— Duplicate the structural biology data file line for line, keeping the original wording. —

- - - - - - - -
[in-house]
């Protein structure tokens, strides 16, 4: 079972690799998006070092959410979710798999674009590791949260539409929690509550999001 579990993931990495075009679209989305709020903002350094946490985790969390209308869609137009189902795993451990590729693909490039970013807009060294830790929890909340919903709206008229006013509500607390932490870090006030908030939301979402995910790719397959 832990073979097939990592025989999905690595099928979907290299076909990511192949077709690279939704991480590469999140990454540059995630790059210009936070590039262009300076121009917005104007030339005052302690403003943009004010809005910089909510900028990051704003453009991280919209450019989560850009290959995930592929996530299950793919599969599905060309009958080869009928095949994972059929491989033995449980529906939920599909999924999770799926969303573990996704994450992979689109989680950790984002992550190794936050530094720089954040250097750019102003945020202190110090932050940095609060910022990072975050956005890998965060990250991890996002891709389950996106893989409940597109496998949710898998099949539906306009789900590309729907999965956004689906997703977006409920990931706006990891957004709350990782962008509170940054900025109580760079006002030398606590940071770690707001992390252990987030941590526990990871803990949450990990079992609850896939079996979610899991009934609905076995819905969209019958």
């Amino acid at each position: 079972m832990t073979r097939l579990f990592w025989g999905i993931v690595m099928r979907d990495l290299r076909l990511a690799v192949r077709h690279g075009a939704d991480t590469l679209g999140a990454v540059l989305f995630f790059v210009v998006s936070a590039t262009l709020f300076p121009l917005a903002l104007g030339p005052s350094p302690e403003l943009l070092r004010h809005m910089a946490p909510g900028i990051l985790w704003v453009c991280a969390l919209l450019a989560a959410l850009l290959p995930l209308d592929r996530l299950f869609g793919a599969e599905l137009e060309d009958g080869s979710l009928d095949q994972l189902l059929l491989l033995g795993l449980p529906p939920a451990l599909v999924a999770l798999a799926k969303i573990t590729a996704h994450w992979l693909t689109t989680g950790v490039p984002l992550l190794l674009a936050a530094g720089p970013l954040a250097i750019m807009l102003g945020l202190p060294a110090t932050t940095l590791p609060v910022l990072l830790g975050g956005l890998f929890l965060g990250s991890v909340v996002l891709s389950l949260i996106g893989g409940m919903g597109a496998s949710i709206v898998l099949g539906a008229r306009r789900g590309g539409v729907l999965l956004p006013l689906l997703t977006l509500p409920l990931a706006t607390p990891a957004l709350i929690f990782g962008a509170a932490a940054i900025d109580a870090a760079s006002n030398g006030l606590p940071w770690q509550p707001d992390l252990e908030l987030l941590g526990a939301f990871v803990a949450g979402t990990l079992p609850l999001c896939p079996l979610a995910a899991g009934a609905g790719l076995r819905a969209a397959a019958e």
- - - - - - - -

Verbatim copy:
[in-house]
């Protein structure tokens, strides 16, 4: 079972690799998006070092959410979710798999674009590791949260539409929690509550999001 579990993931990495075009679209989305709020903002350094946490985790969390209308869609137009189902795993451990590729693909490039970013807009060294830790929890909340919903709206008229006013509500607390932490870090006030908030939301979402995910790719397959 832990073979097939990592025989999905690595099928979907290299076909990511192949077709690279939704991480590469999140990454540059995630790059210009936070590039262009300076121009917005104007030339005052302690403003943009004010809005910089909510900028990051704003453009991280919209450019989560850009290959995930592929996530299950793919599969599905060309009958080869009928095949994972059929491989033995449980529906939920599909999924999770799926969303573990996704994450992979689109989680950790984002992550190794936050530094720089954040250097750019102003945020202190110090932050940095609060910022990072975050956005890998965060990250991890996002891709389950996106893989409940597109496998949710898998099949539906306009789900590309729907999965956004689906997703977006409920990931706006990891957004709350990782962008509170940054900025109580760079006002030398606590940071770690707001992390252990987030941590526990990871803990949450990990079992609850896939079996979610899991009934609905076995819905969209019958």
């Amino acid at each position: 079972m832990t073979r097939l579990f990592w025989g999905i993931v690595m099928r979907d990495l290299r076909l990511a690799v192949r077709h690279g075009a939704d991480t590469l679209g999140a990454v540059l989305f995630f790059v210009v998006s936070a590039t262009l709020f300076p121009l917005a903002l104007g030339p005052s350094p302690e403003l943009l070092r004010h809005m910089a946490p909510g900028i990051l985790w704003v453009c991280a969390l919209l450019a989560a959410l850009l290959p995930l209308d592929r996530l299950f869609g793919a599969e599905l137009e060309d009958g080869s979710l009928d095949q994972l189902l059929l491989l033995g795993l449980p529906p939920a451990l599909v999924a999770l798999a799926k969303i573990t590729a996704h994450w992979l693909t689109t989680g950790v490039p984002l992550l190794l674009a936050a530094g720089p970013l954040a250097i750019m807009l102003g945020l202190p060294a110090t932050t940095l590791p609060v910022l990072l830790g975050g956005l890998f929890l965060g990250s991890v909340v996002l891709s389950l949260i996106g893989g409940m919903g597109a496998s949710i709206v898998l099949g539906a008229r306009r789900g590309g539409v729907l999965l956004p006013l689906l997703t977006l509500p409920l990931a706006t607390p990891a957004l709350i929690f990782g962008a509170a932490a940054i900025d109580a870090a760079s006002n030398g006030l606590p940071w770690q509550p707001d992390l252990e908030l987030l941590g526990a939301f990871v803990a949450g979402t990990l079992p609850l999001c896939p079996l979610a995910a899991g009934a609905g790719l076995r819905a969209a397959a019958e």